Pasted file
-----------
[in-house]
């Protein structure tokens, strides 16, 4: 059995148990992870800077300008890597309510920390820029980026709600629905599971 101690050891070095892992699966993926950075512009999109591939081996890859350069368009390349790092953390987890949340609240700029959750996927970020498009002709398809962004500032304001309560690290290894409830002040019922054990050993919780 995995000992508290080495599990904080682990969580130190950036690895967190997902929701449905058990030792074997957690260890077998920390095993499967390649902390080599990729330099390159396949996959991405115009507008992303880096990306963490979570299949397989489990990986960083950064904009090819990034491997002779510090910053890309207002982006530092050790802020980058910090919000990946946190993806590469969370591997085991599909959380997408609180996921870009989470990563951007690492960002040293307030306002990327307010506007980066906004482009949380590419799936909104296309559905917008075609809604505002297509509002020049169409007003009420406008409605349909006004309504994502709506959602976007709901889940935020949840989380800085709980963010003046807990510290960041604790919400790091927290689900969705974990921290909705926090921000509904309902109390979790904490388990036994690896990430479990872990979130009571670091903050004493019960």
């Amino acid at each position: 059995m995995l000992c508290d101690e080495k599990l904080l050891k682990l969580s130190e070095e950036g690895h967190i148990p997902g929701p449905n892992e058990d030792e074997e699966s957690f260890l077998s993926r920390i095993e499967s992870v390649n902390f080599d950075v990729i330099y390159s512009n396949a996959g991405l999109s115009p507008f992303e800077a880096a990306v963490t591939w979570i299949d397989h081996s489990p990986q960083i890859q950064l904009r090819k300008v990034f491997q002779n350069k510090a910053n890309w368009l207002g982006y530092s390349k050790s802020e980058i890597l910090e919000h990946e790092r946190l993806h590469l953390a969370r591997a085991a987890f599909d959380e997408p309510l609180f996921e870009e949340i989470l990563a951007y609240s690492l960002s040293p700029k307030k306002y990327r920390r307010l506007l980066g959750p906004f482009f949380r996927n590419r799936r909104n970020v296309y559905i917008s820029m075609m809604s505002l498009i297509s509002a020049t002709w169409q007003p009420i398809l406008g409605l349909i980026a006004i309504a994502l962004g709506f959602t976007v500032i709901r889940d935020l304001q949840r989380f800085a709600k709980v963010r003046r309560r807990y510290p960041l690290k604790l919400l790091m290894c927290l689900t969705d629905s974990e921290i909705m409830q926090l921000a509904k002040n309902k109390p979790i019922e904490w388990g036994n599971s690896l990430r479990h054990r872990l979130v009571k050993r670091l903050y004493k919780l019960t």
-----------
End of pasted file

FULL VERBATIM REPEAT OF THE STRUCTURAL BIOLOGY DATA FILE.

[in-house]
């Protein structure tokens, strides 16, 4: 059995148990992870800077300008890597309510920390820029980026709600629905599971 101690050891070095892992699966993926950075512009999109591939081996890859350069368009390349790092953390987890949340609240700029959750996927970020498009002709398809962004500032304001309560690290290894409830002040019922054990050993919780 995995000992508290080495599990904080682990969580130190950036690895967190997902929701449905058990030792074997957690260890077998920390095993499967390649902390080599990729330099390159396949996959991405115009507008992303880096990306963490979570299949397989489990990986960083950064904009090819990034491997002779510090910053890309207002982006530092050790802020980058910090919000990946946190993806590469969370591997085991599909959380997408609180996921870009989470990563951007690492960002040293307030306002990327307010506007980066906004482009949380590419799936909104296309559905917008075609809604505002297509509002020049169409007003009420406008409605349909006004309504994502709506959602976007709901889940935020949840989380800085709980963010003046807990510290960041604790919400790091927290689900969705974990921290909705926090921000509904309902109390979790904490388990036994690896990430479990872990979130009571670091903050004493019960």
């Amino acid at each position: 059995m995995l000992c508290d101690e080495k599990l904080l050891k682990l969580s130190e070095e950036g690895h967190i148990p997902g929701p449905n892992e058990d030792e074997e699966s957690f260890l077998s993926r920390i095993e499967s992870v390649n902390f080599d950075v990729i330099y390159s512009n396949a996959g991405l999109s115009p507008f992303e800077a880096a990306v963490t591939w979570i299949d397989h081996s489990p990986q960083i890859q950064l904009r090819k300008v990034f491997q002779n350069k510090a910053n890309w368009l207002g982006y530092s390349k050790s802020e980058i890597l910090e919000h990946e790092r946190l993806h590469l953390a969370r591997a085991a987890f599909d959380e997408p309510l609180f996921e870009e949340i989470l990563a951007y609240s690492l960002s040293p700029k307030k306002y990327r920390r307010l506007l980066g959750p906004f482009f949380r996927n590419r799936r909104n970020v296309y559905i917008s820029m075609m809604s505002l498009i297509s509002a020049t002709w169409q007003p009420i398809l406008g409605l349909i980026a006004i309504a994502l962004g709506f959602t976007v500032i709901r889940d935020l304001q949840r989380f800085a709600k709980v963010r003046r309560r807990y510290p960041l690290k604790l919400l790091m290894c927290l689900t969705d629905s974990e921290i909705m409830q926090l921000a509904k002040n309902k109390p979790i019922e904490w388990g036994n599971s690896l990430r479990h054990r872990l979130v009571k050993r670091l903050y004493k919780l019960t």